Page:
The Post-war Cars

As one can easily see, many of the features embodied in the post-war PCC appeared in various pre-war and wartime configurations, including standee windows, the 30 degree windshield, and offset exit doors. However, the most significant change was respacing the window posts to bring each seat next to a window. This change also appeared before wartime restrictions on design changes set in, in a group of 100 cars built for St. Louis in 1941. These cars, though employing the standard pre-war shell, featured the respaced windows with standee windows above and also the 30 degree windshield. The exit door remained in the center of the car, necessitating two half-windows on either side of the door. Likewise, the use of the standard body resulted in thinner standee windows and the retention of the original rear window. These could rightfully be considered the first cars of post-war design, though they were still one step away from what would be the final standard. A second order of 100 cars was placed during the war, but didn't reach the erecting floor until 1945 due to the various restrictions. Most of this order found its way to San Francisco in later years, with others ending their lives in Cleveland.

While they were constructing the St. Louis order in 1945, the St. Louis Car Co. approached the Pittsburgh Rys. about the idea of building one of their 100 car order to a new set of specs based on the St. Louis body. Pittsburgh agreed and the new design found its way to reality in the form of Pittsburgh 1600. The roof profile of the Washington standee window cars was adopted, allowing the use of the larger rear window and a taller windshield. To maintain the 30 degree slope with the taller windshield, the front platform was lengthened by six inches, also allowing for wider doors. To the rear, the exit door was moved to the offset position, eliminating the half windows. The posts were made narrower, permitting the wider doors to be used here too. This one car became the forerunner of 1115 standard post-war cars.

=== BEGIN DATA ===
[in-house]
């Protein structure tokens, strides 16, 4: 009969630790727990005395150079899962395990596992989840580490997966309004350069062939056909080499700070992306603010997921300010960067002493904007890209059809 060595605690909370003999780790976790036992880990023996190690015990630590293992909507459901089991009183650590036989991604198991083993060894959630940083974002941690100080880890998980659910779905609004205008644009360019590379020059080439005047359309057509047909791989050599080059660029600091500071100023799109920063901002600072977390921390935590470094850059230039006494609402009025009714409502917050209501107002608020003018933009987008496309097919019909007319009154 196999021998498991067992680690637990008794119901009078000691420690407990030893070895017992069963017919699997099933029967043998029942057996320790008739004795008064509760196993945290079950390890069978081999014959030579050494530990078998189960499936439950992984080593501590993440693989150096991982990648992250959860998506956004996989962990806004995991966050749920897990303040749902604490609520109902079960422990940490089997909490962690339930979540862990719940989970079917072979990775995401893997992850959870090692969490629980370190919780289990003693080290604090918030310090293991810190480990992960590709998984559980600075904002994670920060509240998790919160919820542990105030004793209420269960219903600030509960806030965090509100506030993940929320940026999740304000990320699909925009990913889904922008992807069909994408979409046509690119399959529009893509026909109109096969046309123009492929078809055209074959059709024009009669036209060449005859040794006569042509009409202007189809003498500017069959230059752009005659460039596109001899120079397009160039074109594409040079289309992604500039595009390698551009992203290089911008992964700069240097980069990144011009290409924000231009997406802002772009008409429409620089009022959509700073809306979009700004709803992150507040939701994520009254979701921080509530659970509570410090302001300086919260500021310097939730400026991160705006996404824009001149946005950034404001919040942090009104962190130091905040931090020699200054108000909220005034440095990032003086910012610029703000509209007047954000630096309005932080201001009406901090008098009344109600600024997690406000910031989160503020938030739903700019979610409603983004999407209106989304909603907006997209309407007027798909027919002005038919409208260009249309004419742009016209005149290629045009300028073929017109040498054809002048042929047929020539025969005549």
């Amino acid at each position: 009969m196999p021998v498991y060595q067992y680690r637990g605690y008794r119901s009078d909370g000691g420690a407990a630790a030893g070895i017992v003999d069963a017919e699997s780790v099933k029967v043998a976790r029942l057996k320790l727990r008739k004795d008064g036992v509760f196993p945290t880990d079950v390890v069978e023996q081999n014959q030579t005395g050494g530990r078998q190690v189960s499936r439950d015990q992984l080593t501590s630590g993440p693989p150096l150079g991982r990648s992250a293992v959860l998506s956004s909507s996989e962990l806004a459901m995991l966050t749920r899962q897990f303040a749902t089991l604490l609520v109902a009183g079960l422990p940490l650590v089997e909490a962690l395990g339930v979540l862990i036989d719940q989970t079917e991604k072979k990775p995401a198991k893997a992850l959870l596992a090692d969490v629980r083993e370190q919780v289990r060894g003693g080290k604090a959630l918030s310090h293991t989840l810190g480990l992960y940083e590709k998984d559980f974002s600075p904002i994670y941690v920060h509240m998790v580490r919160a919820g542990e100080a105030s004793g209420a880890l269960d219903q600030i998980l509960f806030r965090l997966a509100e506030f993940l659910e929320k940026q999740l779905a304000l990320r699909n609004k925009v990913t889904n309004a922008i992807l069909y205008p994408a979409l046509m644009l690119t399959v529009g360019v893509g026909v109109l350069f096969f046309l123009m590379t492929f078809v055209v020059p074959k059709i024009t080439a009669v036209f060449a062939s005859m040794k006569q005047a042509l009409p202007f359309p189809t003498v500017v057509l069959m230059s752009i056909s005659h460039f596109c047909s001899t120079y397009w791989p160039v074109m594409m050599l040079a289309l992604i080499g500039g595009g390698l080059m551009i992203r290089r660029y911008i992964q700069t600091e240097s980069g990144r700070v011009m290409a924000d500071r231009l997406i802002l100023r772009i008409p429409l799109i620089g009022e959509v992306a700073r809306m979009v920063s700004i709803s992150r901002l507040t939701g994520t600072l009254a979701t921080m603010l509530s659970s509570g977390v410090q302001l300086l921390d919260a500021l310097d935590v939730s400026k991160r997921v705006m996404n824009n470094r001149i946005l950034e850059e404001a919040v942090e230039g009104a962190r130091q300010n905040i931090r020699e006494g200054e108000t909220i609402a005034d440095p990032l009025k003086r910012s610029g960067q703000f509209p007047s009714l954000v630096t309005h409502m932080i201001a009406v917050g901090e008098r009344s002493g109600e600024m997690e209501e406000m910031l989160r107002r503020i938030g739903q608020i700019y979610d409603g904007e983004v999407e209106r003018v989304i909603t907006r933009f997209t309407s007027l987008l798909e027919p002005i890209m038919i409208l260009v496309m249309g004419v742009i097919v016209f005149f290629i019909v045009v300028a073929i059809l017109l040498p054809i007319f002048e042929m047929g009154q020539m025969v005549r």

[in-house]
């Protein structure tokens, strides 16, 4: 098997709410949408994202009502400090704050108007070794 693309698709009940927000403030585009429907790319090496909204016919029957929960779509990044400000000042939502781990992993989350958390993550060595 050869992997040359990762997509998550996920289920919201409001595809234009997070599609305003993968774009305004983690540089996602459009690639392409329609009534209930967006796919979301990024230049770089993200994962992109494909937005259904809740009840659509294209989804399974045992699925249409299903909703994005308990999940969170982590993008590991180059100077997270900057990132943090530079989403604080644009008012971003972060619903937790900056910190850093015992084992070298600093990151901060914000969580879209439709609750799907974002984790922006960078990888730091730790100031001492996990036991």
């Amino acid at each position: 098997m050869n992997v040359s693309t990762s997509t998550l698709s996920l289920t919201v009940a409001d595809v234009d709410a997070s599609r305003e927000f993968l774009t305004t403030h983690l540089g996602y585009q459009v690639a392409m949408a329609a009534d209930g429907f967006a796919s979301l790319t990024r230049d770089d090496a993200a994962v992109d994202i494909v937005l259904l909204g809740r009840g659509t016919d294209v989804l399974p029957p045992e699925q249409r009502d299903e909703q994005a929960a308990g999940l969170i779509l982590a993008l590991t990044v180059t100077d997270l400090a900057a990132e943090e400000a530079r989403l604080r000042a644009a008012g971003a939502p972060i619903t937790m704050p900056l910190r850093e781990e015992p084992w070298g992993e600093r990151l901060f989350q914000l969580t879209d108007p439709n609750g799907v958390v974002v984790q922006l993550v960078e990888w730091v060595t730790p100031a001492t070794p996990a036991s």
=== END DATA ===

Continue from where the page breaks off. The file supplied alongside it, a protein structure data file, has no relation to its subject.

The post-war design was ordered by Birmingham (48), Cincinnati (25), Cleveland (50), Detroit (184), Johnstown (17), Los Angeles (40), Louisville (25), Mexico City (1), Minneapolis (140), Philadelphia (210), Pittsburgh (101), San Francisco (25), and Toronto (250). Some of the Detroit cars were one window longer but otherwise standard. When Toronto entered the used PCC market in the 1950's, that city added the Birmingham, Cincinnati, Cleveland and Louisville fleets to its own cars, for a total of 398 cars. Today, one still can ride these cars in Newark, Philadelphia, Pittsburgh, and San Francisco, though their use is limited in all cities but Newark.

Variations on the post-war design were less common than on the pre-war cars, since these cars represented an amalgamation of the most common variations in the pre-war cars. The most striking were the 160 cars built for Kansas City, which dispensed with the standee windows on its otherwise standard cars. Chicago again lengthened the body, this time providing a huge rear platform with triple width doors, on a mammoth 600 car order which was split between two builders. Boston, of course, needed left hand doors, and these were provided on 25 cars delivered to that system in 1946. The Shaker Heights Rapid Transit Co. in Cleveland ordered 25 similar cars (one window longer) in 1948.

The last redesign of the PCC body was made by Transit Research Corp. (successor to ERPCC) in 1949. The basic post-war body shell was retained, but the individual windows were eliminated, and replaced with taller panes of safety glass extending over two of the previous spaces. Only one order for this design was placed, by Boston with left hand doors as usual. The last two orders for standard cars were placed by Toronto in 1951 and San Francisco in 1952, and both were for the 1945 model. Thus the 1949 design exists only as a variation; the standard model was never built!